Netanyahu’s likely loss of self-confidence regarding the United States is probably compounded by a second development: A president whose skills in communication seem to best even Netanyahu’s. Indeed, it would be surprising if the Israeli prime minister was not amazed by Trump’s gift for manufacturing headlines on an hourly basis and was not mesmerized by Trump’s ability to master super modern social media, turning Twitter feeds into a weapon of mass destruction.

And then came the biggest surprise of all: the rapidly accumulating indications of Trump’s intention to dare the impossible—a breakthrough in Arab-Israeli peacemaking. Like many of the pundits in Washington with whom he has been associated for decades, Netanyahu probably dismissed Trump’s early expressions of his desire to achieve such a breakthrough (“wouldn’t it be nice if Jared could”) as reflecting the rookie president’s lack of experience—if not his ignorance—of the issue’s complexities. Indeed, had Netanyahu adopted Trump’s language he would have probably said: who would believe that a president who needs to tackle the U.S. public-health mess, the complexities of the immigration issue, legal obstacles to travel bans and the difficulties of legislating tax reform—who must attempt to avoid a nuclear war on the Korean Peninsula, with Russia over Ukraine and the Baltic states, as well as in Syria, and with China in the South China Sea—would give priority to resolving the Palestinian-Israeli quarrel?

Jerusalem’s next strategic surprise involved the reaction of key Arab leaders to Trump’s peculiar ambition. Instead of being unhelpful—as Egypt’s then president Hosni Mubarak was to President Bill Clinton’s heroic attempt at Palestinian-Israeli peacemaking in Camp David—current president Abdel Fattah el-Sisi, Jordan’s King Abdullah II and their Saudi counterparts are publicly encouraging Trump to dare the impossible and urge Israel to not miss the opportunity. More quietly, they now use every available channel to communicate to Netanyahu a message he stubbornly refuses to acknowledge: that while there is a new convergence of interests between Israel and important Sunni Arab states, it cannot be translated to a sustainable alliance without addressing the perception of a historical wrong. Worst of all, from Netanyahu’s standpoint, Trump seems to be receptive to the urging of el-Sisi and Abdullah and is further encouraged to pursue the impossible by senior members of his foreign-affairs and national-security policy team.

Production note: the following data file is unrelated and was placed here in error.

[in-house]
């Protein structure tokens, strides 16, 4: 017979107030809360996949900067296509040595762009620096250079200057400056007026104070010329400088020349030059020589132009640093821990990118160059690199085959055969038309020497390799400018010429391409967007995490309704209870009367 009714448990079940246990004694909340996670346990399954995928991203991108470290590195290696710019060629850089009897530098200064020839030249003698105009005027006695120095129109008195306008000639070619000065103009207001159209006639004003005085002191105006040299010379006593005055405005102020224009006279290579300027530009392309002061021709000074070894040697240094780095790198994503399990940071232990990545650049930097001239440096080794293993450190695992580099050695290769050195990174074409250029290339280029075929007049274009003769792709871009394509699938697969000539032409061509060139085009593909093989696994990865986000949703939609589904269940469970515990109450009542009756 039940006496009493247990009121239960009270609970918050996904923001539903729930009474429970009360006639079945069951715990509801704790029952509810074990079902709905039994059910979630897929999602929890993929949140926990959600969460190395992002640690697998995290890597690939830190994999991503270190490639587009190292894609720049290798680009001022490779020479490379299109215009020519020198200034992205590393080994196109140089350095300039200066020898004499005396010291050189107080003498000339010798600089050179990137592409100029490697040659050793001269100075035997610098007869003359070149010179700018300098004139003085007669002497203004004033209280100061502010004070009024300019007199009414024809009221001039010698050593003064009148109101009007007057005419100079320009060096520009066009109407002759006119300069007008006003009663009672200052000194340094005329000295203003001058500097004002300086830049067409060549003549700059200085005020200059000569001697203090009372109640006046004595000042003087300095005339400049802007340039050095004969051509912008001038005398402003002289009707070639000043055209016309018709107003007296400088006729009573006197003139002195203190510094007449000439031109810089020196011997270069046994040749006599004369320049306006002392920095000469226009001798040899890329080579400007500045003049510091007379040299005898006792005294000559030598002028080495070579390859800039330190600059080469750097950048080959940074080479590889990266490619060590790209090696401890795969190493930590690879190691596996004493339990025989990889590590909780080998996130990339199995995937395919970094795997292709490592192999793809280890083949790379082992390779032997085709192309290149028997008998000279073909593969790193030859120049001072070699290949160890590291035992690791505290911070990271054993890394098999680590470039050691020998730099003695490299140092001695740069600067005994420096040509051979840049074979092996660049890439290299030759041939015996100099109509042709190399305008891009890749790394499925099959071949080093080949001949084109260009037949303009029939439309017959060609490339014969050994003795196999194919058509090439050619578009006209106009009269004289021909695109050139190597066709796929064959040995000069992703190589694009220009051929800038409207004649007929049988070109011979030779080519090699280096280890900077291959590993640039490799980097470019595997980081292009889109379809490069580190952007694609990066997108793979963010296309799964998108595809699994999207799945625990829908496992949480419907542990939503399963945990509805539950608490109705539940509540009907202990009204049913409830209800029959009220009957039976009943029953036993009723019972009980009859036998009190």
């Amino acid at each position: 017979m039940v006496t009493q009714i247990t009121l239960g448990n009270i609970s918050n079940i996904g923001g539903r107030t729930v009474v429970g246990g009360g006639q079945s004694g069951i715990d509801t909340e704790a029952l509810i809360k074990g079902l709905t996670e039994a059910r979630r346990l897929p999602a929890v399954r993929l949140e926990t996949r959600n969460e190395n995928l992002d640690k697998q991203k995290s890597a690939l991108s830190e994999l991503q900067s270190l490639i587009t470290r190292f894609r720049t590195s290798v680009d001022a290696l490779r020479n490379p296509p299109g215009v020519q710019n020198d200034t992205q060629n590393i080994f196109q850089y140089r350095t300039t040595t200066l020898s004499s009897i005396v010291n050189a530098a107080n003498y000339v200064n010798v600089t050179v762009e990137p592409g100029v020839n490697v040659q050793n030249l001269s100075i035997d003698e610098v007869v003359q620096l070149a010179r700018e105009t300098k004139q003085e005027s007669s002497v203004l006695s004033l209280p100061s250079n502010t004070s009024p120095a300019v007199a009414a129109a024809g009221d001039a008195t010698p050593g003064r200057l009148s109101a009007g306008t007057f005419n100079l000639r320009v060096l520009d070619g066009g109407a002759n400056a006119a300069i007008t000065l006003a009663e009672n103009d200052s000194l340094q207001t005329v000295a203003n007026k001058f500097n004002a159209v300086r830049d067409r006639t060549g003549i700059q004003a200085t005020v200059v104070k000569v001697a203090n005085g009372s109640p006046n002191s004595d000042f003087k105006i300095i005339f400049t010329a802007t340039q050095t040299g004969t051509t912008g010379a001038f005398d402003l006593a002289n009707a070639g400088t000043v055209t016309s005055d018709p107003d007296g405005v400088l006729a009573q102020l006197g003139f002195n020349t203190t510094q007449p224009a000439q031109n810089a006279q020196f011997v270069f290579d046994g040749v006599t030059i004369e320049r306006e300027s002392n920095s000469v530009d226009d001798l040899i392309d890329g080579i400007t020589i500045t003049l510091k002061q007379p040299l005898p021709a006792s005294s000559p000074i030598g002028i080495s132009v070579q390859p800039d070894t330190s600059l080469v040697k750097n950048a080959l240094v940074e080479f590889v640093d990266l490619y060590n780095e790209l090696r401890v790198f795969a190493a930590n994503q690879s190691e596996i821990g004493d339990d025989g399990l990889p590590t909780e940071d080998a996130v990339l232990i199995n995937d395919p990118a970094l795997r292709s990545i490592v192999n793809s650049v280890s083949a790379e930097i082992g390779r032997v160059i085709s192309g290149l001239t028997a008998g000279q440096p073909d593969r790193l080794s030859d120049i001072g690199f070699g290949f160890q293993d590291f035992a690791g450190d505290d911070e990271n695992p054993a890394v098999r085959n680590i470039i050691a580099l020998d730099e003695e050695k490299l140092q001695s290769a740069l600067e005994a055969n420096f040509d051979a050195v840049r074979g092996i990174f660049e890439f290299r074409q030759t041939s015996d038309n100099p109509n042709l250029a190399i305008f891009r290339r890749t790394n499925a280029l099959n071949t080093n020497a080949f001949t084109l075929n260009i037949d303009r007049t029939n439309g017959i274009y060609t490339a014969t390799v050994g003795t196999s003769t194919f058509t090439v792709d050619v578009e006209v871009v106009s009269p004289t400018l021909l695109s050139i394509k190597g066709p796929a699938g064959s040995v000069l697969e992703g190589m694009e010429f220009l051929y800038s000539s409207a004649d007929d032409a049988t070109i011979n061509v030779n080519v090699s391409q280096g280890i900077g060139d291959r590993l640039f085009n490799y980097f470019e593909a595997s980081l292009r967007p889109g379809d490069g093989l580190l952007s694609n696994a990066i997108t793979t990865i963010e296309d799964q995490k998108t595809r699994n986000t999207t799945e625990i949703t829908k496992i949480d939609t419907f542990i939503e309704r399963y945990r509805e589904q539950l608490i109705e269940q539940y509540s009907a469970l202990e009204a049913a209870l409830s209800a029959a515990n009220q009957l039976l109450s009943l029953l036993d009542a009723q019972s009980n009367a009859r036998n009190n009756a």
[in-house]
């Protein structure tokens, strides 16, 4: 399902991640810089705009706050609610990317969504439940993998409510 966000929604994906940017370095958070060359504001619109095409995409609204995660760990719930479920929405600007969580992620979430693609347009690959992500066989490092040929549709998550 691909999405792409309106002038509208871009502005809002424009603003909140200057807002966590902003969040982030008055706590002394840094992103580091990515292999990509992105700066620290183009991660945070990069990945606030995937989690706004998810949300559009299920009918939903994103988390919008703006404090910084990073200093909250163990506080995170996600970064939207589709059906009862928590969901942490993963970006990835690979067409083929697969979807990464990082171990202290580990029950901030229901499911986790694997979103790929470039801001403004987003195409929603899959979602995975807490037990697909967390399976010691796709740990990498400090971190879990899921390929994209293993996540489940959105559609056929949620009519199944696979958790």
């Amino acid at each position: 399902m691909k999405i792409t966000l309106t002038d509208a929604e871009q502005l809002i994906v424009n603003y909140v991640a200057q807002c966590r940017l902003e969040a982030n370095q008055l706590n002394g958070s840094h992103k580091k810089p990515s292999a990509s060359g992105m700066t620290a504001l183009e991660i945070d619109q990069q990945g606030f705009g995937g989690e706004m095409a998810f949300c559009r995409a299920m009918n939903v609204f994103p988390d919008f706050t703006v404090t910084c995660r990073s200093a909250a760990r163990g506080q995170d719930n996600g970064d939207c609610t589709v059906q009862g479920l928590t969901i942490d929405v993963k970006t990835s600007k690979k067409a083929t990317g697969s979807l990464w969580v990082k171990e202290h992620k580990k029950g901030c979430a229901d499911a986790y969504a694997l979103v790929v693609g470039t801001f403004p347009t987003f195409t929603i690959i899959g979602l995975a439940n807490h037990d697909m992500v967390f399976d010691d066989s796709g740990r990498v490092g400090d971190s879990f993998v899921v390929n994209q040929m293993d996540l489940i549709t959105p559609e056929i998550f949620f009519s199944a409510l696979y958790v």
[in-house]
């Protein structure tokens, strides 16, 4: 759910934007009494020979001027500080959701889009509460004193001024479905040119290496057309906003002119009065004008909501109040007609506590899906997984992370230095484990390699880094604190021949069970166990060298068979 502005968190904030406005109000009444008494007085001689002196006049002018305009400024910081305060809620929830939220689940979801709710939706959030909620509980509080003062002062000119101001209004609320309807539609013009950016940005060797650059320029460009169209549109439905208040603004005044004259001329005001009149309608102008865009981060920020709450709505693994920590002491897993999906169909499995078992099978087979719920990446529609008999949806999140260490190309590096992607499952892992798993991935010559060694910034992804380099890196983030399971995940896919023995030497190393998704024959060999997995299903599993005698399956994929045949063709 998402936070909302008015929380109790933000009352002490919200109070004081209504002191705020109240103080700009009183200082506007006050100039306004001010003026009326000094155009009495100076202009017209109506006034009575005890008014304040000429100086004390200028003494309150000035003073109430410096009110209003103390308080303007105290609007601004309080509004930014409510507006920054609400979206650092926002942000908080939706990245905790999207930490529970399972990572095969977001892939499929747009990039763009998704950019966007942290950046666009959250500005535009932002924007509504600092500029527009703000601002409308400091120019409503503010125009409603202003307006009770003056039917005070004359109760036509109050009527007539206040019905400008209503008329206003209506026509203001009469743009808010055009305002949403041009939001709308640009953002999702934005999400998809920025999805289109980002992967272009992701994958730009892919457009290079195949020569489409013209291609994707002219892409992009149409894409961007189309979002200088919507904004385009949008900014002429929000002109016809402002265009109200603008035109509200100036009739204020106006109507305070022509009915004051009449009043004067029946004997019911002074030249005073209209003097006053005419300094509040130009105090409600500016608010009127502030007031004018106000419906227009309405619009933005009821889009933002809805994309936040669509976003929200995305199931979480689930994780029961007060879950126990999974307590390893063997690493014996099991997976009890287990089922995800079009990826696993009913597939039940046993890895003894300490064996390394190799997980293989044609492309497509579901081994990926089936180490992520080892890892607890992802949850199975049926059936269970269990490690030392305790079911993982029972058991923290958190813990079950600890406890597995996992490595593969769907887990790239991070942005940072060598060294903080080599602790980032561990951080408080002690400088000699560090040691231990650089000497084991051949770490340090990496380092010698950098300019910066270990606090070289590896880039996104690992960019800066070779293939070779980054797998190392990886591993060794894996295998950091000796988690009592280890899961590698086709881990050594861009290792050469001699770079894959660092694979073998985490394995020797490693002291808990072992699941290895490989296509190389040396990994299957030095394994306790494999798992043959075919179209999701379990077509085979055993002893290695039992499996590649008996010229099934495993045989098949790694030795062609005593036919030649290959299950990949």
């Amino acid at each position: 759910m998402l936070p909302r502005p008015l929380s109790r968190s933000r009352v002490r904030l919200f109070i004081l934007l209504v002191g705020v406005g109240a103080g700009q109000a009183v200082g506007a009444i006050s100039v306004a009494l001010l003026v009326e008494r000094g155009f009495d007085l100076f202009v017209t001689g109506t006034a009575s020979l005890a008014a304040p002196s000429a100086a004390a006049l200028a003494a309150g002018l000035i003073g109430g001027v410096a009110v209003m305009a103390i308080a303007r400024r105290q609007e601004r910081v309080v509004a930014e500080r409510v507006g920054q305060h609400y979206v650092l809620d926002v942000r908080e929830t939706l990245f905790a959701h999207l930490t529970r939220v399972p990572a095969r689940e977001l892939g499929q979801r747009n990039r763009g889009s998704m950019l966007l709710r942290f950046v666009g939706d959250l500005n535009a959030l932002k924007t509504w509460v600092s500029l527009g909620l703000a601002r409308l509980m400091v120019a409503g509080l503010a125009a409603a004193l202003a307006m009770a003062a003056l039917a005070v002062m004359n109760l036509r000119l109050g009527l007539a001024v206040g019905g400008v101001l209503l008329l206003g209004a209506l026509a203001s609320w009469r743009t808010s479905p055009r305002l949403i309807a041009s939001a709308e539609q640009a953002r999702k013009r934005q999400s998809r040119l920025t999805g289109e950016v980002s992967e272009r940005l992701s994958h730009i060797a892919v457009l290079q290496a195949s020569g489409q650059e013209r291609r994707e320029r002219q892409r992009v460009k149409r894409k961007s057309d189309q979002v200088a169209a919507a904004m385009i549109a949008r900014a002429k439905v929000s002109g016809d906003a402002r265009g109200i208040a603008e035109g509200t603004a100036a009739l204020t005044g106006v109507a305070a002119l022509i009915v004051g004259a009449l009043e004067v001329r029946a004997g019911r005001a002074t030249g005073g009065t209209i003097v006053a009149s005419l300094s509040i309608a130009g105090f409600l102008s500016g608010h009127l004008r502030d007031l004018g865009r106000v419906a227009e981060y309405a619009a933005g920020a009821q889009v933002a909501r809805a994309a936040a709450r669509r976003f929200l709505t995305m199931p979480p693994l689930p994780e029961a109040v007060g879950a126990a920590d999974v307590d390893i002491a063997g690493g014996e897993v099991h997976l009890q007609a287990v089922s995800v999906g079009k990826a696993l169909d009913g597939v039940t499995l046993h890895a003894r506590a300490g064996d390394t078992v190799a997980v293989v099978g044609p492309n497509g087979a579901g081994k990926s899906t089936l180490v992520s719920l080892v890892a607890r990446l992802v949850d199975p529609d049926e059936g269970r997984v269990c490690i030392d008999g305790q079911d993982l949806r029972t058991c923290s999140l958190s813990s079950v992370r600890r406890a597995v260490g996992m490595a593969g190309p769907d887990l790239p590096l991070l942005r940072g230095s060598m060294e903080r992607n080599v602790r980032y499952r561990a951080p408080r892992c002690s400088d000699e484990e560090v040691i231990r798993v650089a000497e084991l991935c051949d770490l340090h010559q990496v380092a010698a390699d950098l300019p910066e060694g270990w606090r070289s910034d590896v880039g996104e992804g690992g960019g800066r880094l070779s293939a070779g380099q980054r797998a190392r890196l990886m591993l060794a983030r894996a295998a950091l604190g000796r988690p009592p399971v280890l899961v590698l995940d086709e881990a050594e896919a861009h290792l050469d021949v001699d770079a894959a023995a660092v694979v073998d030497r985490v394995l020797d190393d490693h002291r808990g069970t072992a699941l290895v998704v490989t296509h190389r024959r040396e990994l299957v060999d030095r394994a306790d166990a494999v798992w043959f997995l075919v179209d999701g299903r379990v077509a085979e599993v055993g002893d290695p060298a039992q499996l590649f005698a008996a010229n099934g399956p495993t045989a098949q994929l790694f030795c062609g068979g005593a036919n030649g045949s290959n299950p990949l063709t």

Then came a tactical surprise by the name of Jason Greenblatt. The Israelis, who anticipated dealing with the president’s son-in-law Jared Kushner, a senior member of the royal family, now found themselves probed by an unknown New York City lawyer. Even more shocking was the discovery that Greenblatt is highly intelligent, open-minded, a listener who does not claim to know everything, a person who seems to believe that there are two sides to every story (even more alarming) and who has, at the very least, some sensitivity and empathy toward the plights and fears of both sides.